Jane Fonda was born into a Hollywood dynasty and has been on our screens for over six decades. So it’s no surprise that she’s known a famous face or two. But one star appears to have made a remarkable impression on the actress in her earlier days. That was none other than Marilyn Monroe – and Fonda has revealed just what the icon was really like when the cameras were turned off.
By the time Fonda met Monroe, the buxom blonde was already one of the most famous women on the planet. Because she’d carved out a career based on her bubbly personality and sex appeal. But the legendary star wanted to drop this playful demeanor and turn herself into a more serious actress.
So when the two connected, Fonda got an unusual insight into a fragile period of Monroe’s life. And her memories of the star revealed Monroe’s inner conflicts, too. Because while Fonda had glimpses of the screen siren the world had come to adore, the pair were connected by their shared vulnerability.
Fonda is of course no stranger to Hollywood icons. She was born the daughter of the esteemed actor Henry Fonda and socialite Frances Seymour Brokaw on December 21, 1937. And she decided to follow her father into the spotlight, later becoming a celebrated actress in her own right.
Fonda rose to prominence during the 1960s. Her debut movie Tall Story was released at the beginning of that decade. But her defining role as a stereotypical sex kitten came in 1968 when she starred in Barbarella under the direction of her then husband, Roger Vadim.
Before the 1960s were out, Fonda had earned her first Academy Award nomination. That came as a result of her performance in They Shoot Horses, Don’t They? She ultimately lost out on the gong, but went on to secure her first Oscar two years later for her work on Klute.
It was around this time that Fonda became involved in activism, too. In 1968 she was expecting a child and living in France, but she decided to return to the United States because of the movements that were taking hold there. Yup, it was the era of civil rights and the Vietnam War, and the actress would become an outspoken and sometimes controversial figure.
But while Fonda was increasingly political off-screen, she remained a prominent part of Hollywood’s inner circle. After her first ever screen test with none other than Warren Beatty in 1959, she went on to appear alongside some of the most iconic names to ever grace the silver screen. These include Katharine Hepburn, Robert Redford and Marlon Brando.
And Fonda has opened up about some of her famous co-stars in interviews over the years. For instance, in 2011 she told The Hollywood Reporter, “I think the only actor who ever taught me much about life, more than acting, was Katharine Hepburn in On Golden Pond.”
The workout video queen continued, “I was 45 when I made that movie, and it was she who taught me to be self-conscious. I used to think that was a bad thing, but that means being conscious of the self you project to the public; having a persona, a style, a presence. I had none of that. I didn’t know how to dress!”
Elsewhere in her interview with The Hollywood Reporter, Fonda revealed what it was like to star alongside Robert Redford in Barefoot in the Park. The actress confessed, “All I remember is falling in love with Bob Redford. I had a mad crush. I couldn’t wait for those cuddling scenes in bed!” Steamy!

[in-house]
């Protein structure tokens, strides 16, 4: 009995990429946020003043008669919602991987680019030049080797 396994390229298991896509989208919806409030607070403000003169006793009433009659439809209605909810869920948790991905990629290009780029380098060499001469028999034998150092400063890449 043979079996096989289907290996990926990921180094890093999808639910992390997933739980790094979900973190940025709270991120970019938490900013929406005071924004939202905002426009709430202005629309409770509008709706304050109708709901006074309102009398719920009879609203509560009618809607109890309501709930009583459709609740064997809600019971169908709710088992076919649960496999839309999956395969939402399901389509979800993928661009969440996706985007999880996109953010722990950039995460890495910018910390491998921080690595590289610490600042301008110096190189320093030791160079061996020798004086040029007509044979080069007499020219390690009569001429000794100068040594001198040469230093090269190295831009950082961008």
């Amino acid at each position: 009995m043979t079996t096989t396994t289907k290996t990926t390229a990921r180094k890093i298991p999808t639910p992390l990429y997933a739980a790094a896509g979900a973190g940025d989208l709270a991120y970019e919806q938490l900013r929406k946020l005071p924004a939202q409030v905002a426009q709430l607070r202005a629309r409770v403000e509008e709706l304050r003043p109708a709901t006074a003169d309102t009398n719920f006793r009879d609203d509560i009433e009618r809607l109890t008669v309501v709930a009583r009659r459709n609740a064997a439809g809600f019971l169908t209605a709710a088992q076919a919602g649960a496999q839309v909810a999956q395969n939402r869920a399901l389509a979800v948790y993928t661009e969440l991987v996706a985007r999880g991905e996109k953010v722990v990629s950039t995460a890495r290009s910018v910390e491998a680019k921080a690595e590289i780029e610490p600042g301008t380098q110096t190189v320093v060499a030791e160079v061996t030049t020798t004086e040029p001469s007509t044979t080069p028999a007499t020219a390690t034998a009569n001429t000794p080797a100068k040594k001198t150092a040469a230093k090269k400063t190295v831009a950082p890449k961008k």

But Fonda had previously worked with Redford on the 1966 movie The Chase, also starring Marlon Brando. Yet the actress was not so positive when speaking about the famous method actor. In 2020 she told The New York Times that Brando had been, “Disappointing. But a great actor.”
And while Fonda thrived in the so-called golden age of Hollywood, she isn’t overly sentimental about it. She told The New York Times, “I don’t share that feeling about that time. I don’t watch old movies, almost never. I was always outside. I didn’t care about movies. I don’t romanticize that time at all, and I find that the actors today are just brilliant.”
Nevertheless, Fonda had found herself drawn to the movies. After leaving Vassar College, and a brief period as an art student in Paris, she returned to New York to pursue acting. In 1954 she appeared alongside her father in The Country Girl. And to hone her craft, she later started attending classes at the famous Actors Studio.
New York’s Actors Studio was run by the theater director Lee Strasberg, one of the most renowned acting teachers of his era. And over the years he worked with the likes of Marlon Brando, Al Pacino, Paul Newman and Sidney Poitier. So when Fonda arrived at one of his lessons, he instantly recognized her talent.
According to Society: Readings in the Sociology of the Art, Fonda would later recall, “I went to the Actors Studio and Lee Strasberg told me I had talent. Real talent. It was the first time that anyone, except my father – who had to say so – told me I was good. At anything. I went to bed thinking about acting. I woke up thinking about acting.”
As well as setting Fonda on the path to acting greatness, Strasberg’s lessons introduced her to yet another Hollywood great. That’s because a fellow student of the Actors Studio was Marilyn Monroe. And Fonda was lucky enough to share a class with the legendary actress.
Fonda had already come across Monroe once before whilst growing up in Hollywood. During a 2011 appearance on the Late Show with David Letterman the actress revealed she’d visited the set of Monroe’s 1959 film Some Like it Hot. And it was then that she became aware of the star’s insecurities as well as her allure.
As Fonda told Letterman, “That was the first time I’d met her and she couldn’t get her lines. But I just remember, she walked off the set, where all the lights are, and she walked off and as she walked towards me it was like she was carrying the light inside her. There was something so incredible about her.”
Thus the young, aspiring actress had been instantly drawn to Monroe. She explained, “She was luminous and as she came up to me and began to talk it was like a tiny little girl. I loved her.” So she must have been thrilled to find herself once again in the icon’s company when she started attending the Actors Studio.